People living within 1.5 miles from the Arkema site in Crosby were evacuated days before the explosions and now officials are letting chemical containers catch fire and burn out rather than endanger firefighters, the EPA and the Texas Commission on Environmental Quality said in a joint statement.
The Superfund sites and the Arkema plant represent just a snapshot of the cascading effects of the catastrophic storm.
Mayor: Houston open for business
Houston Mayor Sylvester Turner and Texas Gov. Greg Abbott both appeared Sunday on morning talk shows.
The city is 95% operational and most businesses will reopen Tuesday, Turner said on CBS’ “Face the Nation.”
“And so if you have a conference, a convention, a concert, any of those things that were planned, that you were planning to come to this city, we are still ready to welcome you,” he said. “On Tuesday we are getting back on our feet, and I’m expecting employees — employers to open, employees to go to work. And all city employees, you are due back at work on Tuesday.”
But Turner said residents are still struggling and first responders will go door-to-door to check on the elderly, housing conditions and disabled people.
Abbott said on CNN’s “State of the Union” that his state was going to need a massive commitment from the federal government as it begins to recover from the storm.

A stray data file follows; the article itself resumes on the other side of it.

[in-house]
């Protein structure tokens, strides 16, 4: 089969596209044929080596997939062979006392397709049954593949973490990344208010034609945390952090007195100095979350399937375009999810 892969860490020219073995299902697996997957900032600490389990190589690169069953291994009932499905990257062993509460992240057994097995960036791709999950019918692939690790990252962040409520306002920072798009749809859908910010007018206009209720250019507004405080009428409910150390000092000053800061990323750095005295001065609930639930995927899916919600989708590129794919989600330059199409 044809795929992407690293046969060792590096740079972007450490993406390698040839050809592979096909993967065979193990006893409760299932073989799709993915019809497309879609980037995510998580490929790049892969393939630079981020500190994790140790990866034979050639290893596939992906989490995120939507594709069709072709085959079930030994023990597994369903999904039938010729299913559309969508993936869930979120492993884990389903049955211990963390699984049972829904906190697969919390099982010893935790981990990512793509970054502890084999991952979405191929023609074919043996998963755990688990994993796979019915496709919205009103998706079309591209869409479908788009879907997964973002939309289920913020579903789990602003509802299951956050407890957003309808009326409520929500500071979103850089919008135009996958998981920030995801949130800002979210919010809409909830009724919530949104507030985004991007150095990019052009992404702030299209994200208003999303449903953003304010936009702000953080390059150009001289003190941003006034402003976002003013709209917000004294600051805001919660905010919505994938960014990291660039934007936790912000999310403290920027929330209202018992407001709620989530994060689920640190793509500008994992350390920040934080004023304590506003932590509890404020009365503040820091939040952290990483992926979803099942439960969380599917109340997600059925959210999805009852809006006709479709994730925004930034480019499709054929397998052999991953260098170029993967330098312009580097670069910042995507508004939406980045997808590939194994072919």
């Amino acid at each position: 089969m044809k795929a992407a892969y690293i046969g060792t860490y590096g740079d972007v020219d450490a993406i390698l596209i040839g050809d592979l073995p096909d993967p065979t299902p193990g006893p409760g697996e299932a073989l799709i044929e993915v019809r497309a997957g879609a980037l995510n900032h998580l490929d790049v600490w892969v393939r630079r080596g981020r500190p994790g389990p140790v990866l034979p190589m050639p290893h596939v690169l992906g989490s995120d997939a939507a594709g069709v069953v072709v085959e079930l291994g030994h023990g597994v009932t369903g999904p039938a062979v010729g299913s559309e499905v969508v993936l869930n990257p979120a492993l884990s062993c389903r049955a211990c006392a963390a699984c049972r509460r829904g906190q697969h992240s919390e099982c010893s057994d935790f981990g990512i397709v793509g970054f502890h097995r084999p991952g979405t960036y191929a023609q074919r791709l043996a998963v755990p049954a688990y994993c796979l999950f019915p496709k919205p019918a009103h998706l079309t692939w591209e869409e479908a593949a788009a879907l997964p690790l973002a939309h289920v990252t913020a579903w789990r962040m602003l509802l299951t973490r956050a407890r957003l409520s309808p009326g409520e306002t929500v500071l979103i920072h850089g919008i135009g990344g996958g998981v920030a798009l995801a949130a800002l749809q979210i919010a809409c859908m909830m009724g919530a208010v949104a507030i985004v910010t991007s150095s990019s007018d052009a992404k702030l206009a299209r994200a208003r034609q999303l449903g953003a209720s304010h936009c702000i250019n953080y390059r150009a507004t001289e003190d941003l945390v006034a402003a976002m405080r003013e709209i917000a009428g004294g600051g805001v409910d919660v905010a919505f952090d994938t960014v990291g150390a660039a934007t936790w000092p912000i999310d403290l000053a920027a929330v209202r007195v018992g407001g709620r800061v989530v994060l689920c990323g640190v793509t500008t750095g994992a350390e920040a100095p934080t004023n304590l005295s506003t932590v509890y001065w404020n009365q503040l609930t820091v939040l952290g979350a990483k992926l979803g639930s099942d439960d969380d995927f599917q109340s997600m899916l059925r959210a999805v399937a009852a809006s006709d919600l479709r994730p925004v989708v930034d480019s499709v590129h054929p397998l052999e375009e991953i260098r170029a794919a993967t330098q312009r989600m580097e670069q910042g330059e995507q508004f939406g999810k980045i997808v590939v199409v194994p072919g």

The recovery from Harvey would require even more money than the package Congress appropriated for Hurricane Katrina relief, he said. The total population and geographic range affected by Harvey could surpass both Hurricane Katrina and Hurricane Sandy combined, he said.
“It’s going to take years for us to be able to overcome this challenge,” Abbott said.
Hurricane Harvey Damages Could Cost up to $180 Billion
Here’s how you can help the victims of Hurricane Harvey
By CNN Impact Your World Team
Updated 9:27 AM ET, Mon September 4, 2017
Hurricane Katrina Survivor gives words of wisdom

FURTHER READING
At Least 13 Toxic Waste Sites Flooded in Texas: EPA
Sewage, Fecal Bacteria Spotted in Tropical Storm Harvey Floodwaters
Harvey aftermath: Region begins long road to recovery
One Superfund site detailed by The Associated Press, the Highlands Acid Pit, is now totally under water. The site was once the dumping ground for toxic sludge and sulphuric acid from the oil and gas industry. According to the AP:
The Federal Emergency Management Agency says 53,630 Texas residents displaced by Hurricane Harvey are currently staying in government-funded hotel rooms.
Hurricane Harvey Damages Could Cost up to $180 Billion

Advertisements

Leave a Reply

Fill in your details below or click an icon to log in:

WordPress.com Logo

You are commenting using your WordPress.com account. Log Out /  Change )

Google+ photo

You are commenting using your Google+ account. Log Out /  Change )

Twitter picture

You are commenting using your Twitter account. Log Out /  Change )

Facebook photo

You are commenting using your Facebook account. Log Out /  Change )

w

Connecting to %s

Tag Cloud

%d bloggers like this: